On a hot and humid day I was trying to dig through a mass of roots which almost proved too much for me.  I ended up getting in there with snippers and cutting roots to enable me to dig a hole big enough for planting.

The roots appeared to be coming from all directions, so I think there was a combination of honeysuckle, Wax Myrtle and even Turk's Cap roots in there.

Anyway, after several breaks of sitting in the shade of the pine tree, and drinking at least a gallon of ice tea, I finally got the Turk's Cap replanted.

I'm really happy with how it fills the raised bed, and it hides the bare lower stems of the native honeysuckle (as well as the "volunteer" millet that the birds planted behind the trellis).

To learn more about Turk's Cap, visit:

The Mandevilla got a new home too.  I planted it in the container that the Turk's Cap came out of (after it was well cleaned, of course) and set it by the trellis on the western fence.

To learn more about Mandeville, visit:

Finally, to let me know she approved of my rearranging the garden, this little hummingbird stopped by.  (she was actually browsing the native honeysuckle while I was taking a break in the shade, but I didn't get a picture until later, when she visited one of the feeders.

I think my gardening for the rest of the summer will be confined to gently pulling weeds, in the early mornings or in the evenings.

No more digging in the heat of the day for me!

Words and photographs by Jayne Wilson, Green and Serene, Jayne's Country Garden.

Friday, May 13, 2016

The Garden in May

I was talking to my dad in England on the phone yesterday and he commented "I was looking at your blog yesterday and you haven't updated it in a month!!"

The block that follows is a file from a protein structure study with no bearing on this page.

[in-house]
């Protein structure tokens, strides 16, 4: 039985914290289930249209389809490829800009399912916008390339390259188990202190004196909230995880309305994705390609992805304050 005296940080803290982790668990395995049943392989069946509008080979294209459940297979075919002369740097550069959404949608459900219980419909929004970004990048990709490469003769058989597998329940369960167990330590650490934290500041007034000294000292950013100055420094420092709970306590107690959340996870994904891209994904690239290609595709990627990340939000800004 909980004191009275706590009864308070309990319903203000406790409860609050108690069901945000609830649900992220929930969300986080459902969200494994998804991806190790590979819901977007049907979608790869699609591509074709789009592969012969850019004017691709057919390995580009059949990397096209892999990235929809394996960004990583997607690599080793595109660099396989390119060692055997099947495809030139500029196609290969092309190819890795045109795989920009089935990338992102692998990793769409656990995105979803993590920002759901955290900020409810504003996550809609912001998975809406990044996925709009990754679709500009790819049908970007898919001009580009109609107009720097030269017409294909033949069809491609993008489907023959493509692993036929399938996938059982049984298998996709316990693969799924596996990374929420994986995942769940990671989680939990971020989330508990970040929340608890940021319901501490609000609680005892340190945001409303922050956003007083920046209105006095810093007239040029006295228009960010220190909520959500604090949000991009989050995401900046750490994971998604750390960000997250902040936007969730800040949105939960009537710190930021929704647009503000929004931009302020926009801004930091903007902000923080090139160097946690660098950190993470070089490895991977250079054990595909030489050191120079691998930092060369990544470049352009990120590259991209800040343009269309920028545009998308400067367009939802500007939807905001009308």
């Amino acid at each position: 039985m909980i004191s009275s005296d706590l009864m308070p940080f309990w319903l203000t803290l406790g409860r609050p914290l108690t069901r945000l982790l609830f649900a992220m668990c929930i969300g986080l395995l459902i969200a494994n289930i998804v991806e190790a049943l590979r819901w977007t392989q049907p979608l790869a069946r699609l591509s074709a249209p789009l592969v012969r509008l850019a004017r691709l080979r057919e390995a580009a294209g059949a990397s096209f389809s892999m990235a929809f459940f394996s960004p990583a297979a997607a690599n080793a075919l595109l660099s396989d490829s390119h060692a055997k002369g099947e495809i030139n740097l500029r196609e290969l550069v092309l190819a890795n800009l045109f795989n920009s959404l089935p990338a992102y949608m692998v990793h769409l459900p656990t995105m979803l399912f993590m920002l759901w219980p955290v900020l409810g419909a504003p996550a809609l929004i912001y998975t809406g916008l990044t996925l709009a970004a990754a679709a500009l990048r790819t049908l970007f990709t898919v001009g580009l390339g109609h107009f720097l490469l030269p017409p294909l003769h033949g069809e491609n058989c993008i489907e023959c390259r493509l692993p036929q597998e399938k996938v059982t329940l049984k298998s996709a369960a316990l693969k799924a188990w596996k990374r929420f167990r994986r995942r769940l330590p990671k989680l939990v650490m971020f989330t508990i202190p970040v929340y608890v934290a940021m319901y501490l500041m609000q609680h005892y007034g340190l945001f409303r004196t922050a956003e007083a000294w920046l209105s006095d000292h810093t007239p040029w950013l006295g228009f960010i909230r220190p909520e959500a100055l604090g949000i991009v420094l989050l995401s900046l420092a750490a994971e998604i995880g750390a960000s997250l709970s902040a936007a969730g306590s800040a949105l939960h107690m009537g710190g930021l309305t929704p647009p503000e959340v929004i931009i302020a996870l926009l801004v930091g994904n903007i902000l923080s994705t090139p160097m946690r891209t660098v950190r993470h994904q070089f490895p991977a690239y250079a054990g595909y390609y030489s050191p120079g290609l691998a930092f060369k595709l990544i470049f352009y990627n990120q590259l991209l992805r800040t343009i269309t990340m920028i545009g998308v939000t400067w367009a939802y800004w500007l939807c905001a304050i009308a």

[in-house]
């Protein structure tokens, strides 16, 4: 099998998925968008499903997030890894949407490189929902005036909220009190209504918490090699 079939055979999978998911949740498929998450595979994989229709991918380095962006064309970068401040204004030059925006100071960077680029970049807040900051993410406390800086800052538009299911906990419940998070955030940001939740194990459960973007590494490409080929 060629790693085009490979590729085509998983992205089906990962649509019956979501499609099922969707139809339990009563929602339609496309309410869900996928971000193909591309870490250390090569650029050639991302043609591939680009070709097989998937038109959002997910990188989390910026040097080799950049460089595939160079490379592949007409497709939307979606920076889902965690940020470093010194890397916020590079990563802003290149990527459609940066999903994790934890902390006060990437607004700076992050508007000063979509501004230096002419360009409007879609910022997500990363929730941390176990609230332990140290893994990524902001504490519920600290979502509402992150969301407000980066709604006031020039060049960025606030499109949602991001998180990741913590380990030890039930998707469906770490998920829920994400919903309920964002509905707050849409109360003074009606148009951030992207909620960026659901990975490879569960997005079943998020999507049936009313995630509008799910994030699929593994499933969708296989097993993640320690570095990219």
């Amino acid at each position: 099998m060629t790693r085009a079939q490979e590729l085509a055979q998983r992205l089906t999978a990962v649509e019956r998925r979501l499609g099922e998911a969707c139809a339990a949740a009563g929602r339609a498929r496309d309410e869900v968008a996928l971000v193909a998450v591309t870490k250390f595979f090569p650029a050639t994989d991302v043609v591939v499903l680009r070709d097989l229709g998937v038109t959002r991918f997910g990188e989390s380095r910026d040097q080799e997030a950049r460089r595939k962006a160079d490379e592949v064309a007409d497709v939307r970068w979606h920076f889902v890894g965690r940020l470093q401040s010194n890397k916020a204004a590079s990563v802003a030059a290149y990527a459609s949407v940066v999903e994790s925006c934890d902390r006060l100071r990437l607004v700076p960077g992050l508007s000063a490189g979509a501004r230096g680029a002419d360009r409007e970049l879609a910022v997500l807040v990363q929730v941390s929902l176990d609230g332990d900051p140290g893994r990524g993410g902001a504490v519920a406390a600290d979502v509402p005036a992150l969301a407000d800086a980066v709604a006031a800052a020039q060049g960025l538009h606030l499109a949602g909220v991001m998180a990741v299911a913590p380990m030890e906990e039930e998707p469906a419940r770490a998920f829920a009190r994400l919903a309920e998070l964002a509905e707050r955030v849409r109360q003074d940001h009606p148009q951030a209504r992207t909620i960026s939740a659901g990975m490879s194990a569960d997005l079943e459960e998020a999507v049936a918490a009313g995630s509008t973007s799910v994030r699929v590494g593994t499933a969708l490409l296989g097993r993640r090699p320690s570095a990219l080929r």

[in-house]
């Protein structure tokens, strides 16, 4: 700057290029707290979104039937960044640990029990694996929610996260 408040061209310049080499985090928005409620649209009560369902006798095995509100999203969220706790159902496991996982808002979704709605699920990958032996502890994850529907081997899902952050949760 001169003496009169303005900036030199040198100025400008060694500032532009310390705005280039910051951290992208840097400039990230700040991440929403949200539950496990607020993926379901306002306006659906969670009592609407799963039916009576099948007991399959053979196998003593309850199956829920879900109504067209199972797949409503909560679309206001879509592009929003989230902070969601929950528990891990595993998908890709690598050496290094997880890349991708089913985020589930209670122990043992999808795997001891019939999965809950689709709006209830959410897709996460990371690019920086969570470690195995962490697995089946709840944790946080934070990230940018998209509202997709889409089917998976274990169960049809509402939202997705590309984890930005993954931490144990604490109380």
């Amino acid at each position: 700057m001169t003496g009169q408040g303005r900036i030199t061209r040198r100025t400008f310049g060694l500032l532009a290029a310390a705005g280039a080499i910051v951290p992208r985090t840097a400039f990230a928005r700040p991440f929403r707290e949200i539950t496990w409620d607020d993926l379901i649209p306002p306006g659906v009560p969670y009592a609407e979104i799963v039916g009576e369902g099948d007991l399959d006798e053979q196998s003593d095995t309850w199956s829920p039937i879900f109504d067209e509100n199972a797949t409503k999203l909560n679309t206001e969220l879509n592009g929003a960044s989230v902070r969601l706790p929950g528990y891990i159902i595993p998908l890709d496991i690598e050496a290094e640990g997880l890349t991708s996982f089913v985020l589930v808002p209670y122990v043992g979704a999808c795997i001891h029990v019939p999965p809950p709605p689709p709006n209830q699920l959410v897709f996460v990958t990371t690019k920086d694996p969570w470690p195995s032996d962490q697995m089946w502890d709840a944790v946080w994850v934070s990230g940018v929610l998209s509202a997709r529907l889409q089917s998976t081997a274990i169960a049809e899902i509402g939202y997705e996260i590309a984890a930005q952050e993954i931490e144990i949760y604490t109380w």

Consider me chastised!  You would think, since I'm currently not working full time, that I would have all the time in the world for things like blogging.  But to tell the truth, since we've been having (so far) a very mild, pleasant spring, I've been more inclined to be outside walking or puttering in the garden than to be inside writing about it.

But in the last couple of days it has felt like summer has arrived in the Houston area.  The temperature has crept up and so has the humidity.  So today I went out early for my walk, and now I can sit in the cool and write about the garden!

The daylilies in the island bad are coming into their glory.  We have a number of different varieties, none of which I can remember the names of now.  I'll call this one "Peaches & Cream" - I'm sure it won't mind.

This is another variety I don't know the name of. Earlier in spring I divided this one and put some of it in the other island bed.  The newly planted cutting hasn't started flowering yet, but the original is bursting into bloom.

The other day I was sitting having breakfast when I caught sight of a hummingbird flitting from bloom to bloom on the Major Wheeler honeysuckle.  Naturally, my camera was not handy!  But at least I know there are hummers around now and am in the process of making some nectar to fill my feeders to put out today.

Here's a close up of the native honeysuckle.  I'm glad it's finally doing something.  I planted it three years ago and it was very puny for a while.

I was reading somewhere that this particular vine is not the sort that will vigorously cover a trellis so it's not great if you want it to hide an eyesore.  As it happens, I have creeping fig growing on the sound wall behind it and the combination of the two vines looks rather attractive and hides the ugly sound wall.

The Rose of Sharon is also bursting in to full bloom.  This has grown from a cutting I bought with me from my previous house, when we moved here eight years ago.  It's a favorite of bees and hummingbirds.

Here's another hummingbird favorite, Turk's Cap. I have a bit of a dilemma with this.  It's in a container, but managed to pop a root through the bottom of the pot and is now rooted to the ground.  It probably needs to be either repotted or planted in the ground somewhere (if I had anywhere for it) but I would probably kill it in the process.  So I'll leave it where it is for as long as it lasts and then replace it when necessary.

Well today is Friday the 13th, which means that Sunday is the 15th - Garden Blogger's Bloom Day, hosted each month by Carol at May Dreams Gardens.

I'm going to link this post up with her May Garden Blogger's Bloom Day when she puts it up.